A commissioned project for the Wanaka Festival of Colour, New Zealand May 2009
Martin was one of four artists invited to participate in a residency in Wanaka during the week of the festival with an introduction to the history of the land and its settlement by experts in Ngai Tahu history Matt Ellison and Brian Allingham. The other artists were Simon Kaan, Michael Tuffery and Areta Wilkinson.
Martin, being a resident in Wanaka was able to begin his research earlier.
Wanaka was named by Maori as a place of higher learning, so Martin decided to learn something new about nature’s design and incorporate it into his work for Markers on the Land. After much research he began work making sculptures using natural materials and nature’s universal construction principle known as tensegrity. This term was coined by Buckminster Fuller for the system discovered by Kenneth Snelson in which compression elements are held in dynamic balance solely by tension threads that connect them.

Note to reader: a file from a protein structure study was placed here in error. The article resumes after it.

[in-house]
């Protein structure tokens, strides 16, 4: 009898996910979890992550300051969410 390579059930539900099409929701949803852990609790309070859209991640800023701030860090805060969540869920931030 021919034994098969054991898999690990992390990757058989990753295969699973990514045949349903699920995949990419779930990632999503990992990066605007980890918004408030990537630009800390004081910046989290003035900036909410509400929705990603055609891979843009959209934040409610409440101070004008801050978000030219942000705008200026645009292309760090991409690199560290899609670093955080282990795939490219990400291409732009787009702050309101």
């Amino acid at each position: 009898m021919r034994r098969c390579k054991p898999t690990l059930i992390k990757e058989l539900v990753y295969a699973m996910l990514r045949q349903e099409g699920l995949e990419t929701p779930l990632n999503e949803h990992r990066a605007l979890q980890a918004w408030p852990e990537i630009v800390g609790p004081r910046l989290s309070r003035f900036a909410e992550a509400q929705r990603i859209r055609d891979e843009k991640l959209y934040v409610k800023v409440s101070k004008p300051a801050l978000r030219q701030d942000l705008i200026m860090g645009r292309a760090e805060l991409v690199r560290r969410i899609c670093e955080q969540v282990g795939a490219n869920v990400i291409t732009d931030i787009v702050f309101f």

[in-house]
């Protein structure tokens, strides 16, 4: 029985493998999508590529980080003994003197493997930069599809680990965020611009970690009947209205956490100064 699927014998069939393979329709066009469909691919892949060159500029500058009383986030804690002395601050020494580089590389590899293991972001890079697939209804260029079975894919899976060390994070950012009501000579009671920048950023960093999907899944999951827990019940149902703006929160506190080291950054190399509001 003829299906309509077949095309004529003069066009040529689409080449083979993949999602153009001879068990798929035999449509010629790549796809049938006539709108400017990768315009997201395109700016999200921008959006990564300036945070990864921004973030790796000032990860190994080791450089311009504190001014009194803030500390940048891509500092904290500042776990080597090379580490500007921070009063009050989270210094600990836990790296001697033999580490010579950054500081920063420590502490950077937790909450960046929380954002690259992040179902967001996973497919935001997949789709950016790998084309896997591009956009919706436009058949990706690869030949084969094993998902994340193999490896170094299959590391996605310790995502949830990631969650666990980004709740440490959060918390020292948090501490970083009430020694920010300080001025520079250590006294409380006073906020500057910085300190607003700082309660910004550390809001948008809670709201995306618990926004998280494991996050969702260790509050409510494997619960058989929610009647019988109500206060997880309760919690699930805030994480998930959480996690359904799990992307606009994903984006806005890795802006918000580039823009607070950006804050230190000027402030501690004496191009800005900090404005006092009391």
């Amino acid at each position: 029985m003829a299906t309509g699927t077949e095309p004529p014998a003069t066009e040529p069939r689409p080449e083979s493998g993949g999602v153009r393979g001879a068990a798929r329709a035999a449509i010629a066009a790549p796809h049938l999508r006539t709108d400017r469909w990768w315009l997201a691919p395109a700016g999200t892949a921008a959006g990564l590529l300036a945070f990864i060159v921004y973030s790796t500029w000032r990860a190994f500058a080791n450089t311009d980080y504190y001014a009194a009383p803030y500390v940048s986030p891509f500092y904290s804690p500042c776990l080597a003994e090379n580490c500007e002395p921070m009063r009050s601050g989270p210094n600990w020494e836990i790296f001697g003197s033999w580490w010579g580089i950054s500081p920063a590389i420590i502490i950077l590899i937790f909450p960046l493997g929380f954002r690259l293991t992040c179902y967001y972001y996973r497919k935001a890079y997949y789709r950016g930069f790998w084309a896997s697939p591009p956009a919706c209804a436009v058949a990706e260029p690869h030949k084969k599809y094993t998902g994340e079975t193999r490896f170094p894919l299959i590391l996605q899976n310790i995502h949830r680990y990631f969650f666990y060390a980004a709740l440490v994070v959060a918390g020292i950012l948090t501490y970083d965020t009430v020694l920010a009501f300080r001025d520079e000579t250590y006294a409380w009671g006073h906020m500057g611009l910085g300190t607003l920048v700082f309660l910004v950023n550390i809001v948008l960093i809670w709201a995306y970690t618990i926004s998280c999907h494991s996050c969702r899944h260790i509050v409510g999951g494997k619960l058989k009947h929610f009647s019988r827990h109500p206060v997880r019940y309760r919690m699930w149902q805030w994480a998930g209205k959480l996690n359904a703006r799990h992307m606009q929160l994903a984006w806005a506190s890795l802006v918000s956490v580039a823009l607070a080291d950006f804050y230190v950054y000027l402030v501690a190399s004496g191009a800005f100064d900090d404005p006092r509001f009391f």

Donald E Ingber in a paper for Scientific American described tensegrity as “the architecture of life”. Other scientists see it as a model for sustainable economic and social systems.
In this sculpture for the Festival of Colour raupo stems were used, interconnected by linen threads. None of the stems touch each other and stress is distributed equally throughout the system making it resilient.
Previously he made a semi circular work titled Synergy and photographed it reflected in the lake to complete the circle. He then went on to make a completely circular sculpture that was eventually hung on 35 metre wires between two trees on the shores of Lake Wanaka with the mountains as a backdrop.
Entitled What is Life it was dedicated to the memory of his friend and climbing partner John Pawson who tragically fell to his death from the SW ridge of Mt Aspiring in New Zealand when he and Martin were climbing it together in November 2008.